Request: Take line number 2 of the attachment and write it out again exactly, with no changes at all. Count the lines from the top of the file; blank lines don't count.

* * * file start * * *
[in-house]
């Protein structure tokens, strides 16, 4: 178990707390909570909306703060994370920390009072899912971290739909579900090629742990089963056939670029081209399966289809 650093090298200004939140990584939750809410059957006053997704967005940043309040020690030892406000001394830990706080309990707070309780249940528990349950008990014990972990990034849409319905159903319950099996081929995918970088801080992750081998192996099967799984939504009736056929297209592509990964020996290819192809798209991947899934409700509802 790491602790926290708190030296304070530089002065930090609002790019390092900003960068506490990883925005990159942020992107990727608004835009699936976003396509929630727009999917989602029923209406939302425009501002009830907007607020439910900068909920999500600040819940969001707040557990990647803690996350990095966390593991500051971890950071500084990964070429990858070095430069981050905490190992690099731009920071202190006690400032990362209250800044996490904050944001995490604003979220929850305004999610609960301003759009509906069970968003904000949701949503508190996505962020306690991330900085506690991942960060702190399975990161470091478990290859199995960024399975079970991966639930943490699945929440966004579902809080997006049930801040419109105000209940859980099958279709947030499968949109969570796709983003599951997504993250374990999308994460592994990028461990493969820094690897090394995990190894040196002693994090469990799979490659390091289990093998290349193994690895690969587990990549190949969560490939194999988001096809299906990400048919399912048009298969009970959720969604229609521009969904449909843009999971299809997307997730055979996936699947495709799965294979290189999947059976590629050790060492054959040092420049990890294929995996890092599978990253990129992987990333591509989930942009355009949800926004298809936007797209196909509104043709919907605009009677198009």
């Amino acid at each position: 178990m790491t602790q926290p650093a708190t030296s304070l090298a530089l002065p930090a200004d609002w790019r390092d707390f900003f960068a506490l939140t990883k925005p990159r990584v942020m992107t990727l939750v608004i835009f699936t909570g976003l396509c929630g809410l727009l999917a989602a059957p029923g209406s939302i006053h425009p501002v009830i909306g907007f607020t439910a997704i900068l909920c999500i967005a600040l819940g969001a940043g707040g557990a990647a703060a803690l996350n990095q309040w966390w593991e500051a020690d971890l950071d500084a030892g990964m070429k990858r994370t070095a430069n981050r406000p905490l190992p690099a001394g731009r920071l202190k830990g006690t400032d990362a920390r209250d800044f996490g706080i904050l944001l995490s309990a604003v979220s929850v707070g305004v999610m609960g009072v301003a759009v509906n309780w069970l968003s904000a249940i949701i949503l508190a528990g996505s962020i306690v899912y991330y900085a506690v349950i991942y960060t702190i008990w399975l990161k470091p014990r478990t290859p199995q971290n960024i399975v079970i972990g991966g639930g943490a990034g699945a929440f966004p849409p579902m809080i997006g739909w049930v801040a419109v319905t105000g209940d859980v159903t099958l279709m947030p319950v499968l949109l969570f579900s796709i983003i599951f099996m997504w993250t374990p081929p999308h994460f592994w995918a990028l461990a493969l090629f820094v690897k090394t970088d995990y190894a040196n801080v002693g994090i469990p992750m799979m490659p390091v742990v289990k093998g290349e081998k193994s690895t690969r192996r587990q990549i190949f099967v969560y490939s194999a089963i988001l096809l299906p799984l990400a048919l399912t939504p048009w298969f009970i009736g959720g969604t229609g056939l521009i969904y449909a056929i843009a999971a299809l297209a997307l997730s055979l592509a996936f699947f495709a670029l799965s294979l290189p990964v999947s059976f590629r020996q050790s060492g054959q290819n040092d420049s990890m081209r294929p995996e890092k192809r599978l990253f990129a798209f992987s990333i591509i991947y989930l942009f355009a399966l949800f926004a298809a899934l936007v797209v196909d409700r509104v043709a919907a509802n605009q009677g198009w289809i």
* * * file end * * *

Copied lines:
């Protein structure tokens, strides 16, 4: 178990707390909570909306703060994370920390009072899912971290739909579900090629742990089963056939670029081209399966289809 650093090298200004939140990584939750809410059957006053997704967005940043309040020690030892406000001394830990706080309990707070309780249940528990349950008990014990972990990034849409319905159903319950099996081929995918970088801080992750081998192996099967799984939504009736056929297209592509990964020996290819192809798209991947899934409700509802 790491602790926290708190030296304070530089002065930090609002790019390092900003960068506490990883925005990159942020992107990727608004835009699936976003396509929630727009999917989602029923209406939302425009501002009830907007607020439910900068909920999500600040819940969001707040557990990647803690996350990095966390593991500051971890950071500084990964070429990858070095430069981050905490190992690099731009920071202190006690400032990362209250800044996490904050944001995490604003979220929850305004999610609960301003759009509906069970968003904000949701949503508190996505962020306690991330900085506690991942960060702190399975990161470091478990290859199995960024399975079970991966639930943490699945929440966004579902809080997006049930801040419109105000209940859980099958279709947030499968949109969570796709983003599951997504993250374990999308994460592994990028461990493969820094690897090394995990190894040196002693994090469990799979490659390091289990093998290349193994690895690969587990990549190949969560490939194999988001096809299906990400048919399912048009298969009970959720969604229609521009969904449909843009999971299809997307997730055979996936699947495709799965294979290189999947059976590629050790060492054959040092420049990890294929995996890092599978990253990129992987990333591509989930942009355009949800926004298809936007797209196909509104043709919907605009009677198009």